• Source
    • "ctive and had not even thought about it , to ( 5 ) I was not active since it is not necessary to be active on a regular basis . Participants who stated that they had either been active on a regular basis ( 1 ) or had tried to become active ( 2 ) were included in this study . Non - intenders ( Schwarzer , 1992 , 2008a ) or ( pre - ) contemplators ( Prochaska et al . , 1992 ) , or those who decided not to act ( Weinstein and Sandman , 1992 ) , that is , people without intentions or attempts to become more active were disregarded given that they did not enter the behavior change process . Furthermore , at Waves 2 and 3 participants indicated whether they had increased physical activity since the last measur"
    [Show abstract] [Hide abstract]
    ABSTRACT: Although outcome expectancies are regarded as key determinants of health behavior change, studies on the role of their degree of fulfillment in long-term activity changes are lacking. This study investigated the impact of (un-)fulfilled outcome expectancies (OE) on (un-)successful attempts to increase physical activity, assuming that disengagement is the logical consequence of perceived futility. Participants (n = 138) of a longitudinal cohort study with three measurement waves were assigned to eight different groups according to a staging algorithm of their self-reported, one-year-long physical activity behavior track. Stages were validated by objective changes in objective fitness, e.g. Physical Working Capacity (PWC). Social cognitive variables, self-efficacy, proximal and distal OE and fulfillment of OE, were assessed via self-report. Discriminant analyses revealed that OE fulfillment was the predominant predictor for differentiating between successful and unsuccessful behavior change. Amongst OE, proximal OE concerning emotional rewards, in conjunction with action self-efficacy, further improved discriminatory power. OE adjustment warranting hedonic rewards appears to be a crucial mechanism as it facilitates long-term changes through interventions aimed at increasing physical activity rates. Theoretical models might benefit by including the concept of fulfilled expectations acting in terms of feedback loops between volitional and motivational processes.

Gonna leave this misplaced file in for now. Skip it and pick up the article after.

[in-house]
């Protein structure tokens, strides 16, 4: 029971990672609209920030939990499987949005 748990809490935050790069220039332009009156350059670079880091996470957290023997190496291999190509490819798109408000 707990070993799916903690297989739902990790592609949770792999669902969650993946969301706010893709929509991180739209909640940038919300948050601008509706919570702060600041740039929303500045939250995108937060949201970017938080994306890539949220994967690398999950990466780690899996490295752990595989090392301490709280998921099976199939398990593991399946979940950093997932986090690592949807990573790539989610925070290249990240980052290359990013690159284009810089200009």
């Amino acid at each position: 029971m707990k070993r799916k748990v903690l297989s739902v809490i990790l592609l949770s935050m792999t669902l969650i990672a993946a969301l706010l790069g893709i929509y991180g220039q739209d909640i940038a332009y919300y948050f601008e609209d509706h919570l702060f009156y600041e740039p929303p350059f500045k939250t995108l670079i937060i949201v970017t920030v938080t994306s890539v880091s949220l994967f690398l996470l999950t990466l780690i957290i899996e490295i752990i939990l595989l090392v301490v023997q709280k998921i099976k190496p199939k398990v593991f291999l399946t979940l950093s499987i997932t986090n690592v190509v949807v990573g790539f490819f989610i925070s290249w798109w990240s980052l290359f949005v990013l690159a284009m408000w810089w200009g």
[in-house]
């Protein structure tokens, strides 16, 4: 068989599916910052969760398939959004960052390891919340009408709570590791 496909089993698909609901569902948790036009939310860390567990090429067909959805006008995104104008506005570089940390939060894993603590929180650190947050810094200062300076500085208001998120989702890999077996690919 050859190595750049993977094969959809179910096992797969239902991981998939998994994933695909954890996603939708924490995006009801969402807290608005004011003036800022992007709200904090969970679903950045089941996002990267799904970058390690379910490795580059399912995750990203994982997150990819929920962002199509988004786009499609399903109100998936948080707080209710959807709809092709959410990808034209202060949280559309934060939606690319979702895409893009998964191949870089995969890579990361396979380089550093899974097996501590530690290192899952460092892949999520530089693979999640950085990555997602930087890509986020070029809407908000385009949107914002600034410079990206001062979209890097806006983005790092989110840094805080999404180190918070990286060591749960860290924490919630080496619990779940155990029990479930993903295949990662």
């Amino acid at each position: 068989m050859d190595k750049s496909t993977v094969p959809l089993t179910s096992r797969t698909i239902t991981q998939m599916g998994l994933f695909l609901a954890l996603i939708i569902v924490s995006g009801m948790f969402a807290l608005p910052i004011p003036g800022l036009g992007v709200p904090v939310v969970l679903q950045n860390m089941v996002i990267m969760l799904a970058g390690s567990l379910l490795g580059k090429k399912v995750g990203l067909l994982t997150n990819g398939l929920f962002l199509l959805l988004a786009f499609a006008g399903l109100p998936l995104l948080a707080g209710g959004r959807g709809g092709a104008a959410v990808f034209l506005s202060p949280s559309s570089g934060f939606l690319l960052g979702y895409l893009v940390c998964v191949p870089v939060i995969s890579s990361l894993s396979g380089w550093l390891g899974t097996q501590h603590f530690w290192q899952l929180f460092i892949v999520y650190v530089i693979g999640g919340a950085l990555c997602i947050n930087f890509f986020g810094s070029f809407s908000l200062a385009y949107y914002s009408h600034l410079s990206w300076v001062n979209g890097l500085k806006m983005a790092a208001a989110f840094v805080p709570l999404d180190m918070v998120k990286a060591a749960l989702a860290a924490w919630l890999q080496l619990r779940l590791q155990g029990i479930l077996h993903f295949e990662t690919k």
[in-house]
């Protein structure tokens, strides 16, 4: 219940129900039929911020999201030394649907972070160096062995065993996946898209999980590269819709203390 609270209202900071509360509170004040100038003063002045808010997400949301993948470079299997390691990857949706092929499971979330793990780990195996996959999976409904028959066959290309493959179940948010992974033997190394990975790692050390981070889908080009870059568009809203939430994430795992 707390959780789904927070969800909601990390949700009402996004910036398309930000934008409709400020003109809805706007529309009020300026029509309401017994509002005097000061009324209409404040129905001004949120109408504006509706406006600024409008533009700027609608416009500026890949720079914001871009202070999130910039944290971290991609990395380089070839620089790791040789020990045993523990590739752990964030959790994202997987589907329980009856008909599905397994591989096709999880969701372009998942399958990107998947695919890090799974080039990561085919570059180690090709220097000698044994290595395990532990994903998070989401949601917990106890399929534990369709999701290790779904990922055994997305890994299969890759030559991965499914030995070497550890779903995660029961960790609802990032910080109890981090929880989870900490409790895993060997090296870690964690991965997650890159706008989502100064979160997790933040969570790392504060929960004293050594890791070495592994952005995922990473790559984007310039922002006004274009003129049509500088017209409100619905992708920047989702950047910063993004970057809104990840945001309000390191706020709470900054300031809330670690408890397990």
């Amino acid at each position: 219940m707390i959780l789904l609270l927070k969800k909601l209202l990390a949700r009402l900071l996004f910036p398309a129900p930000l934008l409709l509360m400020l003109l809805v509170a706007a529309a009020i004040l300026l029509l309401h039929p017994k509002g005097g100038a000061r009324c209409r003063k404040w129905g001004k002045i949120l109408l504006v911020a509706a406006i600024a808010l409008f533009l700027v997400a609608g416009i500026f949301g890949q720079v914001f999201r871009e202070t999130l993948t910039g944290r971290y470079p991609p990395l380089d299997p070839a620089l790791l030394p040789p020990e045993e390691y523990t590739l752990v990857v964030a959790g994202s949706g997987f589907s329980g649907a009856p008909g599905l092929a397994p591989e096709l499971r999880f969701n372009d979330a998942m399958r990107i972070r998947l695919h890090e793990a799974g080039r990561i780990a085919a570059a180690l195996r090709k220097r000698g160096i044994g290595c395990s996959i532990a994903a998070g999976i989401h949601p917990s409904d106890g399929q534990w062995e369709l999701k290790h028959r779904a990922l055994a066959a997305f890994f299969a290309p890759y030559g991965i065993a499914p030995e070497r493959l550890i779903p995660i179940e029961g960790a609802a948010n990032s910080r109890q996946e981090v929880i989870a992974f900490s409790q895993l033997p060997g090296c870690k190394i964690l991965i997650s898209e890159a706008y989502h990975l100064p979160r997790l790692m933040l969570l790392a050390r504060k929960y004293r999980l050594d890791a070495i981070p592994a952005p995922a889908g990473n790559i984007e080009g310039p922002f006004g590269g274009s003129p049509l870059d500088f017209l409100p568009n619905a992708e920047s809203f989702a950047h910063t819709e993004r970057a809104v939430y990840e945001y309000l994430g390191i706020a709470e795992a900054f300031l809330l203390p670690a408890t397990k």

Preview · Article · Dec 2015 · Frontiers in Psychology
  • Source
    • "Three theoretical perspectives on communication campaigns are found in the literature; viz., stage-based psychological perspectives; diffusion of innovation; and social marketing perspectives (McGuire, 1989; Prochaska, DiClemente, & Norcross, 1992; Maiback, Kreps, & Bonaguro, 1993;Rogers, 1995). Prochaska et al. (1992) note that change happens in stages that run from pre-contemplation stage (the target person is unaware of a risky behavior to be changed) to contemplation (the person begins considering how to make a change in behavior) to actionstages (the person modifies a risky behavior). Persuasive communications are tailored to the needs of the person at a particular stage. "
    [Show abstract] [Hide abstract]
    ABSTRACT: Based on an overview of over half a century of research on persuasive communication and information campaigns in the West and the assumptions and challenges of a successful communication and information campaign, the present paper basically outlines a holistic communication intervention strategy in the service of crowd management in the Islamic Holy places (Masha'er). The objectives and characteristic of the strategy in general are described. Theoretical rationale and a prototype of a set of on-site messages for creating a communication ambience in the Arafaat area are also given. These particular messages aim at preventing crowd congestion around the mount al-Rahmah (Jabal al-Rahmah).
    Full-text · Article · Dec 2015 · Al-Shajarah
Show more